Latest court ruling further underscores circuit split on groundwater conduit theory.
The US District Court for the Central District of Illinois has held that power plant owners are not liable under the Clean Water Act (CWA) for discharges of pollutants from coal ash disposal facilities through groundwater to waters of the US. The November 14 ruling is the latest in a series of recent defeats of CWA citizen suits premised on the so-called “groundwater conduit” theory.
Plaintiffs in Prairie Rivers Network v. Dynegy Midwest Generation, LLC initiated a CWA citizen suit against the owners of the Vermilion Power Station, a retired coal-fired power plant in Illinois. Plaintiffs alleged that defendants unlawfully discharged pollutants into groundwater from unpermitted seeps in their coal ash disposal facility and this groundwater was hydrologically connected to the Middle Fork of the Vermillion River. The district court relied on prior US Court of Appeals for the Seventh Circuit precedent (outside the coal ash context), holding that the CWA does not govern discharges of pollutants into groundwater, even if there is a hydrologic connection between the groundwater and waters of the US. Unlike other recent cases evaluating CWA liability from coal ash facility seepage into groundwater, this court did not address whether the coal ash facility was a “point source” under the CWA, given the existing circuit court precedent on the groundwater conduit theory.
If plaintiffs appeal this decision and the Seventh Circuit upholds it, this will further underscore a clear circuit split on whether the CWA governs discharges of pollutants from a point source to groundwater that is hydrologically connected to waters of the US. As summarized in Latham’s September 27, 2018 blog, the Ninth Circuit and Fourth Circuit have each squarely held that the CWA governs discharges of pollutants from point sources into hydrologically connected waters, although these cases were not in the context of coal ash disposal facilities. The Fourth Circuit has foreclosed these citizen suits against coal ash facility owners on other grounds — that the impoundments are not a point source under the CWA. In contrast, the Sixth Circuit has rejected the groundwater conduit theory of liability under the CWA, while also holding that coal ash disposal facilities are not point sources.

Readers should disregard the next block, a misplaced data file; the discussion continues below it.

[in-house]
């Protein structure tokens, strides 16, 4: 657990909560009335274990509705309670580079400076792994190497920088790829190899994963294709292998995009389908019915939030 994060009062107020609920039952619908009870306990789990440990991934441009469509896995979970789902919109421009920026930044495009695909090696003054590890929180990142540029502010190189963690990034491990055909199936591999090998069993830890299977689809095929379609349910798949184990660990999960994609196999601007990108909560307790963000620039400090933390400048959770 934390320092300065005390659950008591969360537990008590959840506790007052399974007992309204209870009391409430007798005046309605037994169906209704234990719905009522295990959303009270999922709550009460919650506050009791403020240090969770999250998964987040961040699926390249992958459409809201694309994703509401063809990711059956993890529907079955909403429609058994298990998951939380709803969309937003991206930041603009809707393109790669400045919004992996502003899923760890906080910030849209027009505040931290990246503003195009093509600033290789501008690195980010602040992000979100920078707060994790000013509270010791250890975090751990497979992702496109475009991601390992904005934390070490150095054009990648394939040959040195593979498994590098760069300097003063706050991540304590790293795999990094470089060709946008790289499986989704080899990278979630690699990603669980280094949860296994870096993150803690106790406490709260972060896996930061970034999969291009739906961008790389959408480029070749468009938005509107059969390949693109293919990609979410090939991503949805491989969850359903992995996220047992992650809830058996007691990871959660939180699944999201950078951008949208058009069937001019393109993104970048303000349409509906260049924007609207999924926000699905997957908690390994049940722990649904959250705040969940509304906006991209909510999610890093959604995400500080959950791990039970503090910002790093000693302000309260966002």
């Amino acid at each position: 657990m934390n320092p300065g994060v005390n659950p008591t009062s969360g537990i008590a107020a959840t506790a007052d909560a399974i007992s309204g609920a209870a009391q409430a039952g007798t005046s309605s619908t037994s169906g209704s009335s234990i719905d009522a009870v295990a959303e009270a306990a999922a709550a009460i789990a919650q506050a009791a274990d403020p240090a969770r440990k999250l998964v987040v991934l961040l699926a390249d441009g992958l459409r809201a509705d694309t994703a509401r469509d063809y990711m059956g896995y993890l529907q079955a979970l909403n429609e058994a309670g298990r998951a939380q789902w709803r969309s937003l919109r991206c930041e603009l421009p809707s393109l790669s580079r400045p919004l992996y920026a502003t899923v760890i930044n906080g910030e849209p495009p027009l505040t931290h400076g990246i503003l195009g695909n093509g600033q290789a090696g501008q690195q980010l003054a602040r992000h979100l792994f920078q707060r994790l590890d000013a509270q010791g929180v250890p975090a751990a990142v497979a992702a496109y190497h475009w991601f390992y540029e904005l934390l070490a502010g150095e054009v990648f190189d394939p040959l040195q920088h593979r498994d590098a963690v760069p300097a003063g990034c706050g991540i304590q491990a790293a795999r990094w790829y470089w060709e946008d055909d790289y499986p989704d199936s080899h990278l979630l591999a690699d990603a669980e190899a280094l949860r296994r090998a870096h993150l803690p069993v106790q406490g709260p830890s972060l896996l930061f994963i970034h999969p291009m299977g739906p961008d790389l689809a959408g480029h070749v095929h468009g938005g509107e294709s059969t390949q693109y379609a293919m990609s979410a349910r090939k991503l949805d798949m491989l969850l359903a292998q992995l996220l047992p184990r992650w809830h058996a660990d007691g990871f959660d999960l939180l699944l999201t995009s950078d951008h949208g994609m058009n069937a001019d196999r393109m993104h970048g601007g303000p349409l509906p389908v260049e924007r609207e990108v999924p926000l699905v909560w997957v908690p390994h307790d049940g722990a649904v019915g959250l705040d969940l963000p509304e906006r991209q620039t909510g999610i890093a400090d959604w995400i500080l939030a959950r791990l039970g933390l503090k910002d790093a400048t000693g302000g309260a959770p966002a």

Petitions to review both the Ninth and Fourth Circuit (non-coal ash) decisions are currently pending before the Supreme Court. The Court may soon decide whether it will take up one or both of these cases. Meanwhile, the US Environmental Protection Agency (EPA) issued a request for comment on the groundwater conduit issue earlier this year, and has yet to announce whether it will issue a rulemaking or guidance clarifying the agency’s position. While the Central District of Illinois’ recent decision adds to the growing body of favorable case law for owner/operators of coal ash disposal facilities, the ultimate outcome remains to be determined. Stakeholders will be watching closely both the appeal of this decision and further proceedings before the Supreme Court and EPA.